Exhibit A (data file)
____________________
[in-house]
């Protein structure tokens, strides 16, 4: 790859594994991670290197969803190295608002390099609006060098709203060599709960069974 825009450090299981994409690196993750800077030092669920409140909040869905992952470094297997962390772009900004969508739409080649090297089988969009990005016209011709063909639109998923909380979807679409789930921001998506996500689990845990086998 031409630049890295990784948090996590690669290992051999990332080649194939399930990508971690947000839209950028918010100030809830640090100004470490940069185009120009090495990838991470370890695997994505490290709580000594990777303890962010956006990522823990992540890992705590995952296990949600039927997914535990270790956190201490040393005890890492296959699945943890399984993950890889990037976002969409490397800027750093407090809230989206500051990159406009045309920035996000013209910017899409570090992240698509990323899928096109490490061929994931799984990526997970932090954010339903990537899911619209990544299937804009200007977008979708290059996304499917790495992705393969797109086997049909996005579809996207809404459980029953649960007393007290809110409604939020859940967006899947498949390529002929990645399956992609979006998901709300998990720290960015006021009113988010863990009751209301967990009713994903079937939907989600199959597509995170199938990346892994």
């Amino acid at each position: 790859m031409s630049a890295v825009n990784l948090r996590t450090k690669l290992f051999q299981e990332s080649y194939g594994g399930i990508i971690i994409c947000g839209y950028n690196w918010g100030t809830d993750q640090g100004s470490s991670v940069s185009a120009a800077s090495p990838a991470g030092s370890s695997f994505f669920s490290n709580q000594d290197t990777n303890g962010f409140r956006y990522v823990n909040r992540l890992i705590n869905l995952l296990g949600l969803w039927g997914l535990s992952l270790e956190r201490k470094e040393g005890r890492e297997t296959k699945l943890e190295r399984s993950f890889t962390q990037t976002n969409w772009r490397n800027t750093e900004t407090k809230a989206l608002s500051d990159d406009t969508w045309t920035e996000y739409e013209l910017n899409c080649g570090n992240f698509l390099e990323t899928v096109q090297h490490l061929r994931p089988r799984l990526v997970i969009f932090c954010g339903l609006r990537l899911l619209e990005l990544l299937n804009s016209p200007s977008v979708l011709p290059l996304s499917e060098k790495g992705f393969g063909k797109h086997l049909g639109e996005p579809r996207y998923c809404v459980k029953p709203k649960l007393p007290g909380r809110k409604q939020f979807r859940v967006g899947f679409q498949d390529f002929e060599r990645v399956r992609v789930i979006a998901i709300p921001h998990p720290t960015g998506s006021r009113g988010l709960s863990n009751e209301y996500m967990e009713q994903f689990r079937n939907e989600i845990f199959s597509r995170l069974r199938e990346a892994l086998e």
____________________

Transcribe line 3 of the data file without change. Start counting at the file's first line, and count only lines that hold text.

């Amino acid at each position: 790859m031409s630049a890295v825009n990784l948090r996590t450090k690669l290992f051999q299981e990332s080649y194939g594994g399930i990508i971690i994409c947000g839209y950028n690196w918010g100030t809830d993750q640090g100004s470490s991670v940069s185009a120009a800077s090495p990838a991470g030092s370890s695997f994505f669920s490290n709580q000594d290197t990777n303890g962010f409140r956006y990522v823990n909040r992540l890992i705590n869905l995952l296990g949600l969803w039927g997914l535990s992952l270790e956190r201490k470094e040393g005890r890492e297997t296959k699945l943890e190295r399984s993950f890889t962390q990037t976002n969409w772009r490397n800027t750093e900004t407090k809230a989206l608002s500051d990159d406009t969508w045309t920035e996000y739409e013209l910017n899409c080649g570090n992240f698509l390099e990323t899928v096109q090297h490490l061929r994931p089988r799984l990526v997970i969009f932090c954010g339903l609006r990537l899911l619209e990005l990544l299937n804009s016209p200007s977008v979708l011709p290059l996304s499917e060098k790495g992705f393969g063909k797109h086997l049909g639109e996005p579809r996207y998923c809404v459980k029953p709203k649960l007393p007290g909380r809110k409604q939020f979807r859940v967006g899947f679409q498949d390529f002929e060599r990645v399956r992609v789930i979006a998901i709300p921001h998990p720290t960015g998506s006021r009113g988010l709960s863990n009751e209301y996500m967990e009713q994903f689990r079937n939907e989600i845990f199959s597509r995170l069974r199938e990346a892994l086998e």